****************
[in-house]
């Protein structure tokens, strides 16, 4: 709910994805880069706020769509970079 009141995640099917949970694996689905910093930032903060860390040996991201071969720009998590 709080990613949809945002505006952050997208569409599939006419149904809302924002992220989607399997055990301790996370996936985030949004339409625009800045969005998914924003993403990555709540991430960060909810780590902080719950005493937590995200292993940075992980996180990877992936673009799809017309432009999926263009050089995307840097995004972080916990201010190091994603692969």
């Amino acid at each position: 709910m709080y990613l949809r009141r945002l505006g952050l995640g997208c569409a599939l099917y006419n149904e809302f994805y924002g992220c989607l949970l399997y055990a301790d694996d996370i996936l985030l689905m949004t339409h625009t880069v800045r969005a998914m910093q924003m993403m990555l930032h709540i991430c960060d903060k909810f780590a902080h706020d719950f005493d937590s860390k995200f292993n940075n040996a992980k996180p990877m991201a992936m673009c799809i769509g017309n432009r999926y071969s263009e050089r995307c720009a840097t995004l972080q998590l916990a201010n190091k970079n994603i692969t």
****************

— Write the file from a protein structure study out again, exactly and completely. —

[in-house]
């Protein structure tokens, strides 16, 4: 709910994805880069706020769509970079 009141995640099917949970694996689905910093930032903060860390040996991201071969720009998590 709080990613949809945002505006952050997208569409599939006419149904809302924002992220989607399997055990301790996370996936985030949004339409625009800045969005998914924003993403990555709540991430960060909810780590902080719950005493937590995200292993940075992980996180990877992936673009799809017309432009999926263009050089995307840097995004972080916990201010190091994603692969």
């Amino acid at each position: 709910m709080y990613l949809r009141r945002l505006g952050l995640g997208c569409a599939l099917y006419n149904e809302f994805y924002g992220c989607l949970l399997y055990a301790d694996d996370i996936l985030l689905m949004t339409h625009t880069v800045r969005a998914m910093q924003m993403m990555l930032h709540i991430c960060d903060k909810f780590a902080h706020d719950f005493d937590s860390k995200f292993n940075n040996a992980k996180p990877m991201a992936m673009c799809i769509g017309n432009r999926y071969s263009e050089r995307c720009a840097t995004l972080q998590l916990a201010n190091k970079n994603i692969t």